This evening, in an attempt to foster flexibility and overcome crippling anxiety, our behavior consultant and I focused with laser-like intensity on car washes.
Jack isn’t afraid of the car wash. He thinks a visit there is pretty cool, particularly if it includes feeding quarters into the high-powered vacuum with the really long hose.
Charlie, on the other hand, if terrified of it.
We discovered this early last December as we finished a Family Night excursion to view Christmas lights, capping the evening with a quick stop at the car wash to rinse away the salt. The next four minutes were like the prom scene from the movie Carrie, minus the pig’s blood, but with equally horrifying vehement screaming from our four-year-old.
Charlie’s shrieking didn’t telepathically slam and lock the doors of our van, but it did compel the baby to join in and scream with gusto, while Jack (ironically) laughed loudly and Henry groaned at the theatrics. When we made it home that dark December night, our car was clean and we were shell-shocked.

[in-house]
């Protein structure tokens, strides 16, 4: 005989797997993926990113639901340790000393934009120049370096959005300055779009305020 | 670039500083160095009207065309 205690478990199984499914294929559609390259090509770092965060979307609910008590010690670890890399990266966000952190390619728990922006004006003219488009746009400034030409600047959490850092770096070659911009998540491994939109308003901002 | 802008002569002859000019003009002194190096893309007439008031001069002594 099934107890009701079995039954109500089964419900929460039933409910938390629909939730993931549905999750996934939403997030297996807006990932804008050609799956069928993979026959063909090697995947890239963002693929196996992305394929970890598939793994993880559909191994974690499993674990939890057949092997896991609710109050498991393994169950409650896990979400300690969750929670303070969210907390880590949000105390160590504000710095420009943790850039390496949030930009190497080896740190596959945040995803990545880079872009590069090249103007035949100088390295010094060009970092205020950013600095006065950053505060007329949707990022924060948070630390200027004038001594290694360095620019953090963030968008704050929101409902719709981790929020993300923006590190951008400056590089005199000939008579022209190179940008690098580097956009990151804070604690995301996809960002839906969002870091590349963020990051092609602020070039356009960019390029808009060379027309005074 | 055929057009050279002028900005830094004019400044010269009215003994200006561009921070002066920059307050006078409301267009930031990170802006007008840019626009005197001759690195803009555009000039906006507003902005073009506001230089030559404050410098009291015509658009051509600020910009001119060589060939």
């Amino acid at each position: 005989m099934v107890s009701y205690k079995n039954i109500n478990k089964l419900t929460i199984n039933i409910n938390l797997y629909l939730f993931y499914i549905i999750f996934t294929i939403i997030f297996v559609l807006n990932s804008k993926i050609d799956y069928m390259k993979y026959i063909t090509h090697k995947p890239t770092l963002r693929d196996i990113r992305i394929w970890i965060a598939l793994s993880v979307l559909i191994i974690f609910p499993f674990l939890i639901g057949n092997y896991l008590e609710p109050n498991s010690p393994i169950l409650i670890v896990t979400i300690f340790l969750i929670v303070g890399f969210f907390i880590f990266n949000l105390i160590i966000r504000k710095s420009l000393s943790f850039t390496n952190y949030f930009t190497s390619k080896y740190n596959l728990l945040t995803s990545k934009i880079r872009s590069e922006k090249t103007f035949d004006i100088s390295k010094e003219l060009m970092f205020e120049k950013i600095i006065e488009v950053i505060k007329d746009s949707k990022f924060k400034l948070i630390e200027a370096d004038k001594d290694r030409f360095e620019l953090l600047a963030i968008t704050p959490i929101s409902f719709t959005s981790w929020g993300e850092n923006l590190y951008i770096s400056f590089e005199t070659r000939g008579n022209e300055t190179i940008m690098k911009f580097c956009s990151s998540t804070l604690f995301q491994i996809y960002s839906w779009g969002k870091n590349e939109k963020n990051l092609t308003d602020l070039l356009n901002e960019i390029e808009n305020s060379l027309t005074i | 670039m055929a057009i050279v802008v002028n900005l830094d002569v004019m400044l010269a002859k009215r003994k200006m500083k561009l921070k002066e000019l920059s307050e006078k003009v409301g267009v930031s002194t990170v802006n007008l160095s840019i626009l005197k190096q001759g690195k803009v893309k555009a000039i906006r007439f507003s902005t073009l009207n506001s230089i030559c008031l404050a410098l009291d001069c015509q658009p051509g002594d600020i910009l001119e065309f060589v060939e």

Fast-forward a few weeks to tonight, where I prepped my preschooler for our outing by washing a Hot Wheels car in the kitchen sink. Charlie watched and screamed in horror at this tutorial. He tried to run and hide half a dozen times when we told him it was time to go for a ride to the gas station, but ultimately I prevailed.
The first car wash we visited was closed due to the extreme cold temperatures which have settled over the surrounding valleys, but we found another and waited for eight long minutes while an Audi in front of us, and an SUV in front of it finished their washes. All the while, Charlie was the very definition of the word hysterical.
During a few brief moments of calm, I talked him through the mechanics of car washing so he would know what to expect. Lacey talked me through different options for handling his reactions with her cool third-party perspective.
At last, it was our turn. In a strange and kind of wonderful turn of events, when the water and bubbles pelted the windows, Charlie curled up on the floor of the car and quietly, calmly watched.
He coped. He was brave despite being scared. He got to choose a Bug Juice from the gas station (blue, obviously). I chose a nice tall Coca-Cola for myself.
It was an eventful outing–weirdly therapeutic in a shrill sort of way. It wasn’t about washing the car; it was about facing a fear and learning to be flexible and open to something new. And we frigging did it.